Skip to content

Protecting the Conditional Autonomy of Governing Bodies in Sport From Review ‘From a Competition Standpoint’

How the Court Should Decide Its Pending Cases on the Transfer System, the Regulation of Agents and Club (Re)Location


Stephen Weatherill


This work is distributed under the Creative Commons Licence Attribution 4.0 International (CC BY 4.0).

Keywords: sport, conditional autonomy, proportionality

The Court of Justice’s case law, stretching back fifty years, provides that sporting practices which fall within the scope of EU law may be applied on the condition that it is shown they are necessary to achieve legitimate objectives and that they comply with the demands of the test of proportionality. This admirable model of ‘conditional autonomy’ is in danger. On 21 December 2023, the Court changed its approach. It restricted the scope for arguments specific to sport to be advanced in defence of practices reviewed against the demands of EU competition law. The risk is that an interpretation of EU law ‘from a competition standpoint’ – as the Court put it on 21 December - in pending cases concerning the transfer system, the regulation of agents and club (re)location will prevent sport’s (claimed) special features even being assessed as part of the legal analysis. This paper urges the Court not to wreck its excellent track record in the development of EU sports law. It should treat most choices about governance in sport as restrictions of competition by effect, not object. The intent is not to immunise them from review but rather to ensure that review stretches beyond Article 101(3) TFEU and is fully sensitive to the economic and sporting context in which governing bodies operate as regulators.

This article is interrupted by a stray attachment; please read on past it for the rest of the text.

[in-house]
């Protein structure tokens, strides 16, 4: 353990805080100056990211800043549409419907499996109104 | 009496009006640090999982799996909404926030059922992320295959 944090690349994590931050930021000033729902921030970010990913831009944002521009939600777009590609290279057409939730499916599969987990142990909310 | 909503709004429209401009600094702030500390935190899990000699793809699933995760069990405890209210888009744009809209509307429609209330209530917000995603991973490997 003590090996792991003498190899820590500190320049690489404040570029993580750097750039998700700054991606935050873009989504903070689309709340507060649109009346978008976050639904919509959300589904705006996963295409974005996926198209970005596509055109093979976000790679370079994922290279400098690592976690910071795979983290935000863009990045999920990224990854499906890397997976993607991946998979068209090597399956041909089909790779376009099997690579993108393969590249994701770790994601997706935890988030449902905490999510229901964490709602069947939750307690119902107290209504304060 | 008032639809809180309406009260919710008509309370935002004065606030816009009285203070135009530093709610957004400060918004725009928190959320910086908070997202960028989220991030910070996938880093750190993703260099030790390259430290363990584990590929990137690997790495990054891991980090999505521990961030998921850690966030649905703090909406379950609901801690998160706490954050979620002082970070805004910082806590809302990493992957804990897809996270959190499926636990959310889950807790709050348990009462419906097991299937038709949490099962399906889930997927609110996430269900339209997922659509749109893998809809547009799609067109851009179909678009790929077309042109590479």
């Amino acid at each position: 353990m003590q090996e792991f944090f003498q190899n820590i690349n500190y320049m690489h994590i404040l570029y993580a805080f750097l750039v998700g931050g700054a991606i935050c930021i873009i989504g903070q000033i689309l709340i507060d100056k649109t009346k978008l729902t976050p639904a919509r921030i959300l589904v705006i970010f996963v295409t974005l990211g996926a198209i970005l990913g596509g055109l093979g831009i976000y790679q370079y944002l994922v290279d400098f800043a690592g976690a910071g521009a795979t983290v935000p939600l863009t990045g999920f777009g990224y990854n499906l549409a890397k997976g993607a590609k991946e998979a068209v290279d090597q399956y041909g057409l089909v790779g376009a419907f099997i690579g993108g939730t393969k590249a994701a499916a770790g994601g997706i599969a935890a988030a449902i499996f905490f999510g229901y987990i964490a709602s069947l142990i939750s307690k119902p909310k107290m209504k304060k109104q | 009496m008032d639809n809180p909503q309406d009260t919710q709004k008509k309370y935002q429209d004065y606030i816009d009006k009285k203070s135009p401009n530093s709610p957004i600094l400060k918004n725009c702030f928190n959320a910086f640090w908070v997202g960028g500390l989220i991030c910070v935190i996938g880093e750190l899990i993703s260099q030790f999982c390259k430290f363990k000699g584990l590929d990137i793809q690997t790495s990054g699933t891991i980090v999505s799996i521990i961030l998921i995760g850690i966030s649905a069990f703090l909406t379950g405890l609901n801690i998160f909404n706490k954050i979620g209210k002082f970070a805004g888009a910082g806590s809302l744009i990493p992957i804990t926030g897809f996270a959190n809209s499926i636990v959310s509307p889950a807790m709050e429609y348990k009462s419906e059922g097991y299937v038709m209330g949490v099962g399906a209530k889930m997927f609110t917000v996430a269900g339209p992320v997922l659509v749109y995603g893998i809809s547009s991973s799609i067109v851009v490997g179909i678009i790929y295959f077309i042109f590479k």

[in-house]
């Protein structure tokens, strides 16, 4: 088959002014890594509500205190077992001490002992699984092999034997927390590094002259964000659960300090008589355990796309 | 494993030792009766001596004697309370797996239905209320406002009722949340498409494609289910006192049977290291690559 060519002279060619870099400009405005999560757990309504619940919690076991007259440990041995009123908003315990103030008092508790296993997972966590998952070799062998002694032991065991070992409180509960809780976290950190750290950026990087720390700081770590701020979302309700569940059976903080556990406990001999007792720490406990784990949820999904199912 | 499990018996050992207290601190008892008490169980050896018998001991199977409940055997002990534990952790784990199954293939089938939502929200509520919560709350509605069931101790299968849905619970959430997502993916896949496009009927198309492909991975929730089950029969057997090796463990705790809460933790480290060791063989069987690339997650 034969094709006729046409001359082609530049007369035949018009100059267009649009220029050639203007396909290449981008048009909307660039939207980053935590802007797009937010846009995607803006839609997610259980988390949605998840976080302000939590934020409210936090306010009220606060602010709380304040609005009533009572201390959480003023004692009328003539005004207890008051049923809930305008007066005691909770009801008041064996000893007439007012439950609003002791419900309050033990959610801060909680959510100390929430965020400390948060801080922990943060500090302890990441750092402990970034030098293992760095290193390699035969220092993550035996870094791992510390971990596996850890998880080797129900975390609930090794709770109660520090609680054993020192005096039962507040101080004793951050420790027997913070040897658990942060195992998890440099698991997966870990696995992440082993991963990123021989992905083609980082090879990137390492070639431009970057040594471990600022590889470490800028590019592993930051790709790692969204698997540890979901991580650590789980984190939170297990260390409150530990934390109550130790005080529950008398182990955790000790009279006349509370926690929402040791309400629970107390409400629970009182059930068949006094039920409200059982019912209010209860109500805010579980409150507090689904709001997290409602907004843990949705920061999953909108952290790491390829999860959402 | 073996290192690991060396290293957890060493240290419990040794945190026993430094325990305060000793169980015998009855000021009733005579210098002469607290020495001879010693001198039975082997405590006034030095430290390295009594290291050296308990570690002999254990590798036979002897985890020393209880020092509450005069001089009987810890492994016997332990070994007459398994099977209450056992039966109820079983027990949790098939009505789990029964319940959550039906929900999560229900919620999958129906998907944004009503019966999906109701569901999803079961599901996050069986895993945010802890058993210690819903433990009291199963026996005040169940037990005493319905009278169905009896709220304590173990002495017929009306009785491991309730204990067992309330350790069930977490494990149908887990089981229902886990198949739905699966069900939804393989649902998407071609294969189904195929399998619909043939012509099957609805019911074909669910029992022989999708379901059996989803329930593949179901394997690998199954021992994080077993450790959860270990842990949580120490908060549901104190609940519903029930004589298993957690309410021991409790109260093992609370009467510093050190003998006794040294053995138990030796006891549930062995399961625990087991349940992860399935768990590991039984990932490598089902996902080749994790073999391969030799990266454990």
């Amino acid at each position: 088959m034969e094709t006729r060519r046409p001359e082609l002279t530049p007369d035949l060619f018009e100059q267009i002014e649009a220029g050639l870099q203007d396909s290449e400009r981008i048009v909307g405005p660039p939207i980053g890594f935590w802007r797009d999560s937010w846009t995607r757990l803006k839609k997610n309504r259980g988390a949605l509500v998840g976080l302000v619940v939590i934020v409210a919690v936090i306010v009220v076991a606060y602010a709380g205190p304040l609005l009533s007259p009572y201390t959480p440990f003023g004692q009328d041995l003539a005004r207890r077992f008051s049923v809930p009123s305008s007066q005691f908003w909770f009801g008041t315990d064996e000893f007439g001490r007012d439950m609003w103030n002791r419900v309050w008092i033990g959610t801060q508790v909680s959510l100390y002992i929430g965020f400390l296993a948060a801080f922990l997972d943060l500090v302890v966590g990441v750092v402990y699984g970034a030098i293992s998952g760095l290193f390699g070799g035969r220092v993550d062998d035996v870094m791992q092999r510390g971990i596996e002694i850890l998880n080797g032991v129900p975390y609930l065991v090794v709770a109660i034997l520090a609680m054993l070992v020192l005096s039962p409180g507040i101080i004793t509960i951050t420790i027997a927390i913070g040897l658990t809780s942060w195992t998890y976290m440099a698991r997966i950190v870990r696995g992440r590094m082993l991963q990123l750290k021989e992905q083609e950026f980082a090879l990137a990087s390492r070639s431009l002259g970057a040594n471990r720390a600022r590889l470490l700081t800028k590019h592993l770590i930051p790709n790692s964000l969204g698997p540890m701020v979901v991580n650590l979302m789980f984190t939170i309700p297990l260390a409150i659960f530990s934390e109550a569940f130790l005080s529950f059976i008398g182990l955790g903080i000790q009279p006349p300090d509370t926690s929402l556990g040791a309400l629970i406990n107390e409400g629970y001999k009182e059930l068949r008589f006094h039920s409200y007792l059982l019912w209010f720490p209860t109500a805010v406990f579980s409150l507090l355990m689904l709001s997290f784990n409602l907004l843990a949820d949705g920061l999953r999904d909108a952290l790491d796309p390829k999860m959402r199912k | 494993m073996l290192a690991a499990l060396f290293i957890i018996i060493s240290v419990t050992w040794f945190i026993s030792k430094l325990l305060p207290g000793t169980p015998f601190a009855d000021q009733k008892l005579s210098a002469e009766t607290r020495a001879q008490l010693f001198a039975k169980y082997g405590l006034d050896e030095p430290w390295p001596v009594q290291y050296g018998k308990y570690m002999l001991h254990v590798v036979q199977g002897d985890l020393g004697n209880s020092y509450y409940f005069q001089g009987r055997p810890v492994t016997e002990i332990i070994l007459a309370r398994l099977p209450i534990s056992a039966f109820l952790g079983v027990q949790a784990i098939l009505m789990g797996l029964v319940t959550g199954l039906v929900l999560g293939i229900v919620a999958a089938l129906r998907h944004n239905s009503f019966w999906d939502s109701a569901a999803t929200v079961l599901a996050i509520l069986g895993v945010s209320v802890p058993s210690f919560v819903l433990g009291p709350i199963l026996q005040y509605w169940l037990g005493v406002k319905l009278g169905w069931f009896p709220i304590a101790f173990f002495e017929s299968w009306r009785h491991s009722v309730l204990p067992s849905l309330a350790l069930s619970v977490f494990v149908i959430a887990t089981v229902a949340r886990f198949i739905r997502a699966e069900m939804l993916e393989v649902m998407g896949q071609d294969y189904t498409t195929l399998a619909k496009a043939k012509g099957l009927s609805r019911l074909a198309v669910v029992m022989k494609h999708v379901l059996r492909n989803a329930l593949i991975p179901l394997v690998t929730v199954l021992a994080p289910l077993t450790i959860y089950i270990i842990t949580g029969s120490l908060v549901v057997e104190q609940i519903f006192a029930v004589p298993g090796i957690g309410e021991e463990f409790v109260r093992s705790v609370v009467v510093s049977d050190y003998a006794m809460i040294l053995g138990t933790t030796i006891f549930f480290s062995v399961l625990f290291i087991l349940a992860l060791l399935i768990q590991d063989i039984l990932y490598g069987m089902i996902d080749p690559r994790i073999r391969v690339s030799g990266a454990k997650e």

Keywords: sport; conditional autonomy; proportionality

Stephen Weatherill, Jacques Delors Professor of European Law (Emeritus), Faculty of Law and Somerville College, University of Oxford; email <>. An earlier version of this paper was published on 11 May 2024 on EUlawanalysis - <>. In preparing this paper I have benefited from discussion with and comments by (in alphabetical order) Jean-Louis Dupont, Peter Heermann, Guillermo Íñiguez, Jacob Kornbeck, Miguel Maduro, Petros Mavroidis, Giorgio Monti, Damien Neven, Oke Odudu, Nada Ina Pauer, Michael Primbs, Steve Ross, Stefan Szymanski, Ben Van Rompuy, Jan Zglinski and Julien Zylberstein. Responsibility for all views expressed in this paper belongs with me alone. This, however, is not the usual disclaimer: let me be clear that not only do those named not necessarily agree with my views, but also some of those named strongly disagree with my views. In particular, attribute only to me, and to no one else, this paper’s recommendation to treat most governance practices in sport as a restriction of competition by effect, not by object.


Lx-Number Search

(e.g. A | 000123 | 01)

Export Citation